Hello, this week’s newsletter is going to be fairly different, but I’ll explain that below. Beyond that welcome new followers! If you like the newsletter recommend it to a friend and I’m always down to email about this stuff at email@example.com.
At my day job with Gizmodo Media Group I’m currently reporting on a number of stories in the world of music streaming, so I’ve sort of been in a more reporting and less big picture mindset. That’s why I sort of wanted to jump around a few stories and rumors that’ve swirled in my head the last few weeks. I’ll be honest and say this format was a bit harder to write than I originally thought, so this might be a once a blue moon occurrence.
Who is Leaking Lil Pump’s Record Details?
Last week Billboard and TMZ reported in that “Gucci Gang” rapper Lil Pump signed a deal with Warner Bros. with an $8 million advance. A strong advance number for a 17-year-old, but certainly less than a few of the rumored eight figure contract numbers. Obviously rumors aren’t always correct, but the entire saga of Lil Pump’s contract situation felt a bit strange, because let’s be honest: Who Fucking Cares. Obviously Tha Lights Global, who manage Pump, and Warner Bros., but anyone else?! Honestly I’d wager: Nah.
Back in December TMZ detailed Lil Pump’s contract including that he received a $345,000 advance for his first album. Not a bad pay day, but certainly not great for a rapper, who’d go on to score a Top 5 album and song. Billboard then reported about Lil Pump getting out of his deal and frames it from the perspective of Warner Bros. not wanting to lose a potential star in a moment where rap is clearly the top genre and they want to hold onto the teenager. The internal label drama in the piece raised my eye, as an extreme amount of posturing.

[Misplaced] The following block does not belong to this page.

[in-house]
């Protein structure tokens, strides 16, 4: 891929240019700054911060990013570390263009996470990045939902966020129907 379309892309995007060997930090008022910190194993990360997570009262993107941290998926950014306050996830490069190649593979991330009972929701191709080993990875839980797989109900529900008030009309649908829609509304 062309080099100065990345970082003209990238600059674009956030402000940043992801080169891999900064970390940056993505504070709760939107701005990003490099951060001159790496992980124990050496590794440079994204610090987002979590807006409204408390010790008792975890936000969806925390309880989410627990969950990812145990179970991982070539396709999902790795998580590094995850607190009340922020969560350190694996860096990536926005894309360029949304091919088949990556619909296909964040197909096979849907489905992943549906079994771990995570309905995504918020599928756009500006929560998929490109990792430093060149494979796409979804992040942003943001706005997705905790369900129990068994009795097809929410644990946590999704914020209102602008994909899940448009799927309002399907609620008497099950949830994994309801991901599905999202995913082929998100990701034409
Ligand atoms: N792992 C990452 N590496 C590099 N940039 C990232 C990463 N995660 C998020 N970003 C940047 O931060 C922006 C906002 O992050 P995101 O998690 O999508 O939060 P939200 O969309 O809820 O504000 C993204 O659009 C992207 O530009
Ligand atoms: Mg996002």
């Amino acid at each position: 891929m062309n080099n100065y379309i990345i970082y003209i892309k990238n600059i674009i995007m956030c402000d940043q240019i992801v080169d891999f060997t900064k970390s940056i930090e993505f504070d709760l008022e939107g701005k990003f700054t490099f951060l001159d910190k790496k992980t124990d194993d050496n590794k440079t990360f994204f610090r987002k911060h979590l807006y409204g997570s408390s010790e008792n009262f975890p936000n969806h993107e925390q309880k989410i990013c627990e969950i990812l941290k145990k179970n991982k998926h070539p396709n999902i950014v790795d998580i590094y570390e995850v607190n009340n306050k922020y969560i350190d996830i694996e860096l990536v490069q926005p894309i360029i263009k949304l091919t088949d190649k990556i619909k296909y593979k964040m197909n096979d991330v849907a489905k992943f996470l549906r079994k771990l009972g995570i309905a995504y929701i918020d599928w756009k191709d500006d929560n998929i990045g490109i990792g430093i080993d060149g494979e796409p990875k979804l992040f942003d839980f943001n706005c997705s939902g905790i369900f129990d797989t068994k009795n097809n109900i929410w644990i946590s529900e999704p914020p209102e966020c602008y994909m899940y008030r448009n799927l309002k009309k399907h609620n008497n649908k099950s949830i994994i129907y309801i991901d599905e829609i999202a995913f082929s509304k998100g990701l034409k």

The two camps duking it out in press is certainly interesting, but I was more struck again by what TMZ reported about the rapper’s new Warner Bros. contract:
As for royalties, this is where Pump can score, getting 14% in the U.S. There are other royalties that are even higher. There are provisions that give him up to 66% in royalties depending on the format.
I was chatting with a music lawyer, who guessed that Pump is getting 14% royalties on streaming, then I guessed perhaps that 66% number was royalties on CDs or maybe even digital sales. Again I don’t know that for sure, but Lil Pump’s first album debut with 46,000 albums “sold” with only 8,000 being actual full albums. Anyone wanna wager how many full albums he’ll sell in 2020. Good luck paying back that advance Lil Pump!
Billboard Please Update Your Charts
I wrote about this in a newsletter last month about how Billboard announced a plan to adjust the rate that premium subscription streams are weighed against ad-supported streams. The announcement was made in late October and still so far those nothing’s changed. I’ve emailed official Billboard channels and keep receiving radio silence. Other sources in the Billboard world continue to express confusion over the delay. Spotify according to Hits Daily Double is the one holding back the change, but still I haven’t heard anything except label people saying “Yeah that sounds right.” Why are you being so petty Spotify? Why so petty? Unless someone else is holding up this process? I just wanna know.
Who is King Princess?
On Saturday night I got DM from Claire Shaffer, an aspiring writer, who heard the song “1950” by the singer King Princess on Pitchfork’s oddly named “What’s Good” playlist. She asked me if this counted as Spotify-Core, the term New York Times Critic Jon Caramanica frequently uses to describe the last couple of years of quasi-pop kind-of electronic often female driven music. I gave the song and listen and it fits that bill pretty well. But, the reason Shaffer DM’d me was because she noticed that the song reached 7 million Spotify plays with only a 200k YouTube views, which seemed a bit odd. Def seemed odd.